What historic photo did I see in Manila Nostalgia on FB last week?
Playwright George Bernard Shaw at the Governor’s Palace (called Malacanan later) with then Governor General Theodore Roosevelt, Jr. circa 1932.
Caption said the trip happened during his voyage around the world on the Canadian Pacific liner ‘Empress of Britain’ circa 1932.
I am familiar with that Palace entrance having passed through it many times in the 70s and 80s during the time of the Marcoses.
History has it that Malacañan Palace was a modest summer house owned by Don Luis Rocha, a wealthy Spanish merchant, in the 1700s. In 1802, Rocha sold the property to then Manila mayor or alcalde ordinario, Colonel José Miguel Formento, for P1,000. It was later sold to the Spanish colonial government. After a strong earthquake destroyed the Palacio del Gobernador in 1863, Governor-General Rafael De Echague Y Bermingham was forced to move to Malacañan, becoming the first chief executive to reside in the palace.
On the other hand, my only direct connection with Shaw was that I watched local productions of My Fair Lady many times. The musical happened to be based on Shaw’s 1913 play, Pygmalion.
Shaw was an Irish playwright, critic and political activist and wrote more than sixty plays, including major works such as Man and Superman (1902), Pygmalion (1912) and Saint Joan (1923). With a range incorporating both contemporary satire and historical allegory, Shaw became the leading dramatist of his generation, and in 1925 was awarded the Nobel Prize in Literature.
How about Theodore Roosevelt, Jr.?
History sources said he was the Governor General of the Philippines before the Commonwealth term of President Quezon. Impressed with his work in Puerto Rico, President Hoover appointed Roosevelt as Governor-General of the Philippines in 1932. During his time in office, Roosevelt acquired the nickname “One Shot Teddy” among the Filipino population, in reference to his marksmanship during a hunt for tamaraw (wild pygmy water buffalo).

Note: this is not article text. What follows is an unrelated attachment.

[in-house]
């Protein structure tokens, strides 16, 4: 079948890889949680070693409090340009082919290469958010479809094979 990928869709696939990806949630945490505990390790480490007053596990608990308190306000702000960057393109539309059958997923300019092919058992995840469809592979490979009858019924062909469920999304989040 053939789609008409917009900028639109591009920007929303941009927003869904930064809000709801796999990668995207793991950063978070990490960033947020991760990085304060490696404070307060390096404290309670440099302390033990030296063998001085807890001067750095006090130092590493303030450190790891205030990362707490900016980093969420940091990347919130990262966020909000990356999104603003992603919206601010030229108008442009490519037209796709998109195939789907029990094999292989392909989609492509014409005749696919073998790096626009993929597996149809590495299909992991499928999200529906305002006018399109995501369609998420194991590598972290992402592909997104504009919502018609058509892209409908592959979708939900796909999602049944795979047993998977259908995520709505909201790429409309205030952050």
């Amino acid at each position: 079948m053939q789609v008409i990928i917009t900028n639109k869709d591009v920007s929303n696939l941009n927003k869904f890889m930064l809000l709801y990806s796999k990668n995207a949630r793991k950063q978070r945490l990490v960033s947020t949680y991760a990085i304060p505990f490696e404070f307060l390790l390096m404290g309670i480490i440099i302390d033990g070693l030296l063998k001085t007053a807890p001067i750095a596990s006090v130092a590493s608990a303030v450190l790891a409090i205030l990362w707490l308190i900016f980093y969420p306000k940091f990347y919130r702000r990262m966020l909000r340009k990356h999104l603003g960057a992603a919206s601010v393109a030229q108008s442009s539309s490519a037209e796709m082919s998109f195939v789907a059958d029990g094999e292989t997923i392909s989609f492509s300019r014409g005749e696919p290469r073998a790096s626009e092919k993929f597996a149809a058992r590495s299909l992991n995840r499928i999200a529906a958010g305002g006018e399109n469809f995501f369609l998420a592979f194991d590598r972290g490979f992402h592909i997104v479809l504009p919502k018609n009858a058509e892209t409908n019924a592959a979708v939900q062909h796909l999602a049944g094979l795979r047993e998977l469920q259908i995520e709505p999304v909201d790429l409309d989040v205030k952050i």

Then I saw a 1932 Tribune article entitled, “Roosevelt Praises Women as He Signs Bill On Paraphernal Property Before Visitors,” written by Bessie Agnes Dywer.
The Tribune coverage in full: “Car after car set down its bevy of fair women at the steps of executive building at Malacanang. With swift steps, smiling faces and the frou-frou (a rustling especially of a woman’s skirts) of beautiful Philippine gowns, they advanced triumphantly to meet Governor-General Roosevelt and be greeted by the men who had stood in the halls of the legislature and fought for them and their countless sisters in the 48 provinces of the Philippines. There were the men, Senators Aquino, Avelino. Baluyot and Belo who originated the bill granting to the married women of the Philippines a revision of the Civil Code as follows: “The married woman, of legal age, can mortgage or dispose in any manner of her paraphernal property, and can appear before the court regarding the litigation of such property, without the consent of her husband.” The throng of women seated in the gallery held voting lists and followed with sharpened pencils the “Ayes” and “Nayes” breathlessly. For a brief time it seemed as if the opposition was winning, so loud and vociferous were answers in the negative. But the “still small voice” was omnipresent. When the result was announced the women had won by a vote of 49 to 30.
Then I found out that Roosevelt, Jr. was also a frequent visitor of the Lopez Mansion in Iloilo City now called the Nelly Garden.
With the mansion’s rich history, I set out to do a concert series by transforming its living room into a concert hall.
The rest is history.
I mounted three concerts in that heritage house from 2018 to 2019 and they all ended with rousing standing ovations.